It seems for now that the Earl Barron-New York love affair is over. Barron participated in a short second stint with the New York Knicks last season, and once again, the two teams flirted in the offseason, with rumors surfacing as recently as last week that the Knicks were indeed interested in bringing him aboard. However, given the Knicks’ two recent training camp invites — Ike Diogu and Cole Aldrich — it seemed unlikely that the Knicks would continue to look at more big men.
Perhaps, with this in mind, Barron went ahead and signed with a Chinese team, Qingdao DoubleStar, according to HoopsHype.
Barron is the gold standard of NBA journeymen. He’s a legitimate seven-footer, good enough to do basic things like score around the basket and rebound, but somewhat invisible and too inconsistent to make a regular impact. He’s spent seven years in the league (he’s 32 now) and has played on seven teams. In 2010-11, he played with three different teams in the same season; last year, he played with the Knicks and Washington Wizards, but only for a total of 12 games between both clubs.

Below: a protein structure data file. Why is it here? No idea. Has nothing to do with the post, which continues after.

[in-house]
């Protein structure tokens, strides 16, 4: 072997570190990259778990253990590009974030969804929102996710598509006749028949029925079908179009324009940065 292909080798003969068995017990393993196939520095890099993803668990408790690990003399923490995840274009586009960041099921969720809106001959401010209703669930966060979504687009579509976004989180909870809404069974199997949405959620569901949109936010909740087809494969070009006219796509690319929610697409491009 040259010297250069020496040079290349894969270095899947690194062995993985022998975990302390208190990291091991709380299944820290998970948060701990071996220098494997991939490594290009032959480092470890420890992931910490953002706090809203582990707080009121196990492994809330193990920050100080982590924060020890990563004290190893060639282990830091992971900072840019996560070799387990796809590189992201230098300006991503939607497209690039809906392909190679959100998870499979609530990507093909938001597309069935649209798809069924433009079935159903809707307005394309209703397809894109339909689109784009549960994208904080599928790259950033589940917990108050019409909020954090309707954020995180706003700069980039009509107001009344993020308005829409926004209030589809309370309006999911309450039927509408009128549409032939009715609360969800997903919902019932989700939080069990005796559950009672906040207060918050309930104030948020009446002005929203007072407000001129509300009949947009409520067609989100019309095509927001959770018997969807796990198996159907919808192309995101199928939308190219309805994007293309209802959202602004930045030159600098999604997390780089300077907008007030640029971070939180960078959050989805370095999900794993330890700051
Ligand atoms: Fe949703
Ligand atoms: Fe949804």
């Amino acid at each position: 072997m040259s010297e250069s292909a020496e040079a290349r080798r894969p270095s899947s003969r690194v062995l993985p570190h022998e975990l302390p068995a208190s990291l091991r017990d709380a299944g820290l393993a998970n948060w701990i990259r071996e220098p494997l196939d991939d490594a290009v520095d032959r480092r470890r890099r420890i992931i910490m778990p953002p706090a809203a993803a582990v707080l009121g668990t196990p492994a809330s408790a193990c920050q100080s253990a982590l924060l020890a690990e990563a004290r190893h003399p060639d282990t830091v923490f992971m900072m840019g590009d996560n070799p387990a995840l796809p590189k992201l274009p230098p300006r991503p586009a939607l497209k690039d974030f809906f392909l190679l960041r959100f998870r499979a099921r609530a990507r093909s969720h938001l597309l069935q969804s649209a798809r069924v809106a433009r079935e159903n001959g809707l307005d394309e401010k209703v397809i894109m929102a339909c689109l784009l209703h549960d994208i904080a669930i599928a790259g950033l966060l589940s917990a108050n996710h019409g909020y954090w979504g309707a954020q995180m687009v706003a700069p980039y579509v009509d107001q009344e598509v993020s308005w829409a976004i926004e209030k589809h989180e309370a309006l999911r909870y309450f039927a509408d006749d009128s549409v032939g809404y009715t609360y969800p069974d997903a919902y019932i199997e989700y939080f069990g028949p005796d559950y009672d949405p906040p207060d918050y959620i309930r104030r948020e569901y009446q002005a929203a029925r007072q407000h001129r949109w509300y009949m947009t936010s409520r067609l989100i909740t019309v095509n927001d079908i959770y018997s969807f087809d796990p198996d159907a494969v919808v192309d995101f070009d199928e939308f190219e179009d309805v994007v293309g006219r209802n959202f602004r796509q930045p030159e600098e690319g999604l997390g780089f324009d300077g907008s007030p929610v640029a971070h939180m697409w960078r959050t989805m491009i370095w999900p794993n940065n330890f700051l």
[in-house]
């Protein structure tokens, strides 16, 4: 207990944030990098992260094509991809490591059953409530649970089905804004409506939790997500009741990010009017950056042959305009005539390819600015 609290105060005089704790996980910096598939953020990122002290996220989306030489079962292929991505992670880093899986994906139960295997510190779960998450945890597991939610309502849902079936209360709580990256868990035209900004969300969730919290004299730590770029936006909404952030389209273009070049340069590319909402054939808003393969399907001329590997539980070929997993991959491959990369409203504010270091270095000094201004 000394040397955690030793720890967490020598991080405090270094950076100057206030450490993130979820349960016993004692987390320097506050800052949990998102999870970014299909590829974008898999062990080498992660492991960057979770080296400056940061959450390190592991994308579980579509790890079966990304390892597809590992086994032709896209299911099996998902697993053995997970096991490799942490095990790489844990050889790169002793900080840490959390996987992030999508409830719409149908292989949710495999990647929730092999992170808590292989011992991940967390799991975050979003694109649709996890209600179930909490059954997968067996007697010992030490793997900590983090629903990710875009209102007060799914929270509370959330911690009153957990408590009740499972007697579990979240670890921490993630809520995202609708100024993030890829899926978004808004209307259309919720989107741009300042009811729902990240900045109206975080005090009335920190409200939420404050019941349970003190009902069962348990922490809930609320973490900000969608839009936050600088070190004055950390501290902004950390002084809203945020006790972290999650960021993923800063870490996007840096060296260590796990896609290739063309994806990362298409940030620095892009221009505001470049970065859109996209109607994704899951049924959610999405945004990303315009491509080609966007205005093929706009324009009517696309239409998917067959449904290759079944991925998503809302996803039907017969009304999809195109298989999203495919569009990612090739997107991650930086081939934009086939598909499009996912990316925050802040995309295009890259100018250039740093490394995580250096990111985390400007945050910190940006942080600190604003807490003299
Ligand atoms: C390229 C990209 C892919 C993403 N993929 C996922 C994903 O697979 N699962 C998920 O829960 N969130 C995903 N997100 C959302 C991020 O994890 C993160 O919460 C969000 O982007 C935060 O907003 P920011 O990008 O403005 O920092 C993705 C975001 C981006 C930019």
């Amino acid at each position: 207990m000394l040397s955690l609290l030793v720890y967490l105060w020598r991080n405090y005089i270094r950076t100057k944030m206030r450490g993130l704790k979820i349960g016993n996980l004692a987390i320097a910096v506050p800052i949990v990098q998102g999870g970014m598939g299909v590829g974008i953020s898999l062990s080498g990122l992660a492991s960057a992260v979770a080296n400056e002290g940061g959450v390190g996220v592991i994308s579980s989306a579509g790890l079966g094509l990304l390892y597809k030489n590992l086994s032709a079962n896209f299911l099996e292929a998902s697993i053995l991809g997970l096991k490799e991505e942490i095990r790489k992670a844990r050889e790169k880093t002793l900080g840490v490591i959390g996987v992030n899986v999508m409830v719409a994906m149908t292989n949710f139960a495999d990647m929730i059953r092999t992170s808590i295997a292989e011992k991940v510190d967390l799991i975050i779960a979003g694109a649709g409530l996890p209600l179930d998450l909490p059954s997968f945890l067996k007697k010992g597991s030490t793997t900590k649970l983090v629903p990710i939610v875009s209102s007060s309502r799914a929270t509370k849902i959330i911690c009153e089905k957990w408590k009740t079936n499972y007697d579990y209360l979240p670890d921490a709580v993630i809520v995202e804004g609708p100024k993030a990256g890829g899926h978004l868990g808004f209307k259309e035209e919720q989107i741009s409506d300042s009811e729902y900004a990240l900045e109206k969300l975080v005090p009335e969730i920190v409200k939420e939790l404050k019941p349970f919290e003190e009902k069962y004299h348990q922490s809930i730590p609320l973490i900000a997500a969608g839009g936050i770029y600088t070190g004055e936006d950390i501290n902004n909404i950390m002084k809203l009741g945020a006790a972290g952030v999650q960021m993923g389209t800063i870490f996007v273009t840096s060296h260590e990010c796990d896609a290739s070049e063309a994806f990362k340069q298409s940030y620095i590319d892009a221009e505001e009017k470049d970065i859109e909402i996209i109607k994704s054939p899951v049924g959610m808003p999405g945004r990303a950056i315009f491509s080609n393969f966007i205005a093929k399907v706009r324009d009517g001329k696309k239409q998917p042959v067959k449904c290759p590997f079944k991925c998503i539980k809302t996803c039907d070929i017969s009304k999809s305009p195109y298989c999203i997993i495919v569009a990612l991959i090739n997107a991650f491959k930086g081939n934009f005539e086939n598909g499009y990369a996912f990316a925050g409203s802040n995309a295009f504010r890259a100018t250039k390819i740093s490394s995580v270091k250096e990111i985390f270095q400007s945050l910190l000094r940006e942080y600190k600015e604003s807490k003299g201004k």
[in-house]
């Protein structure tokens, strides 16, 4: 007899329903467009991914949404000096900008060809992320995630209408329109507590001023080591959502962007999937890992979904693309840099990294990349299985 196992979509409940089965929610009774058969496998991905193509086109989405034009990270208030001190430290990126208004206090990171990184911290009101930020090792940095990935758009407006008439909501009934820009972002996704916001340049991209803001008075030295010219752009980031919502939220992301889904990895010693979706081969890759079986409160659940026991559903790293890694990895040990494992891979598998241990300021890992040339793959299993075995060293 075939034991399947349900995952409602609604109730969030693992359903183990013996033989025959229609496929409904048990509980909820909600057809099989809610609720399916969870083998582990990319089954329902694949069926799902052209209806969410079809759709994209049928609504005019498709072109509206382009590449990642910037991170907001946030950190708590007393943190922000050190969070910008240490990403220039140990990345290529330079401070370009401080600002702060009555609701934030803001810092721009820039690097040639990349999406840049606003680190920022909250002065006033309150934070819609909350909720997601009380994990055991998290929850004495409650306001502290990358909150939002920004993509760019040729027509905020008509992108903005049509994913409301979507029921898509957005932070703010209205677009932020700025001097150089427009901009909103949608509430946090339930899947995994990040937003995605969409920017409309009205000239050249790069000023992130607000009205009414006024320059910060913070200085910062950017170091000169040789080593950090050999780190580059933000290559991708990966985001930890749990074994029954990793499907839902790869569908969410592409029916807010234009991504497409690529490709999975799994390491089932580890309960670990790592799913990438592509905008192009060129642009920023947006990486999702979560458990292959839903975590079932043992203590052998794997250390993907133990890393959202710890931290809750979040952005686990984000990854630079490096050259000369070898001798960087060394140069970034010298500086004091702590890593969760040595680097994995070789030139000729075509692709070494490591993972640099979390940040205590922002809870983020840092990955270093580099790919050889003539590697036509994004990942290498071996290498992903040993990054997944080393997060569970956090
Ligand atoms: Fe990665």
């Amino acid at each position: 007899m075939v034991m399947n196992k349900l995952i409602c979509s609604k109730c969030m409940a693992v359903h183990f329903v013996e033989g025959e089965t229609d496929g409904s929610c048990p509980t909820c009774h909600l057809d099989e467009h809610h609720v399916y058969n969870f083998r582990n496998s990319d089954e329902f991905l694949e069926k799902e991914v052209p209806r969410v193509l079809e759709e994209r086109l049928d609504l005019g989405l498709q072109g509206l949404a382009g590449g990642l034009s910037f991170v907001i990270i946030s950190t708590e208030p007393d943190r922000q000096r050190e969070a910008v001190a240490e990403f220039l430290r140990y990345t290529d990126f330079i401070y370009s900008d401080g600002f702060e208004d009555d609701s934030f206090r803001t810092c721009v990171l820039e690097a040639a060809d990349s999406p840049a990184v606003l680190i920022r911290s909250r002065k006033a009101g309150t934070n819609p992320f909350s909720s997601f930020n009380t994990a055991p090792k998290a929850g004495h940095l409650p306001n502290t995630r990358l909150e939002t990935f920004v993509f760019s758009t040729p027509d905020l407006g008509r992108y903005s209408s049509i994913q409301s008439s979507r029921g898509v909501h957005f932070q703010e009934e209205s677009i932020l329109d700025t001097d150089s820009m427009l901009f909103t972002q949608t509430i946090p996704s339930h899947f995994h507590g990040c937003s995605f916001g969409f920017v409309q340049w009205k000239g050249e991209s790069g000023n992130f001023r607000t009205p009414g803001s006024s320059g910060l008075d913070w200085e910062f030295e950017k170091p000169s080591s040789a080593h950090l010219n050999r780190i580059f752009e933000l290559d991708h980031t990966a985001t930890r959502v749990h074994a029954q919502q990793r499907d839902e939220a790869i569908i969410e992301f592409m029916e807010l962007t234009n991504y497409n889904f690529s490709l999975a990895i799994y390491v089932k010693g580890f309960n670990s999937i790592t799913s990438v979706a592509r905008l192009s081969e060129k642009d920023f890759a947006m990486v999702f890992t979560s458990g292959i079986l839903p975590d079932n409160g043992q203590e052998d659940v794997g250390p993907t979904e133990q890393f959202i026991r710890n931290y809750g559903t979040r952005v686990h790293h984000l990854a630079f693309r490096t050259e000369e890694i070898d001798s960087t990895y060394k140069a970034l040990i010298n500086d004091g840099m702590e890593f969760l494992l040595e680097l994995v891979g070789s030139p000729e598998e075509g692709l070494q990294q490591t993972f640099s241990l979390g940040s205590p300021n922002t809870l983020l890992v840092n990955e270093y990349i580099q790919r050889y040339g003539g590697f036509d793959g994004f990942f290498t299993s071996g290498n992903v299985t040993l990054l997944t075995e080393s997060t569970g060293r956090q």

Barron will remain an enigma in Knicks history. Between his two stints with the Knicks, combined, in eight games, he averaged 11.3 points and 14.5 rebounds in 35 minutes per game — borderline All-Star center stats. However, these random breakout games came towards the end of two Knicks seasons in which their destinations were secure (the lottery in 2010, the playoffs in 2013). His stats elsewhere have been unremarkable, but something about the Garden brings out the best in Barron.
A portion of Knicks fans have clamored for Barron to rejoin the squad, but it’s time to move on. Aldrich is a young, intriguing camp invite, and the Knicks have plenty of front-court depth, even if they still do lack a true back-up center.
But we’ll never forget your eight games, Earl Barron. Enjoy China, sir.
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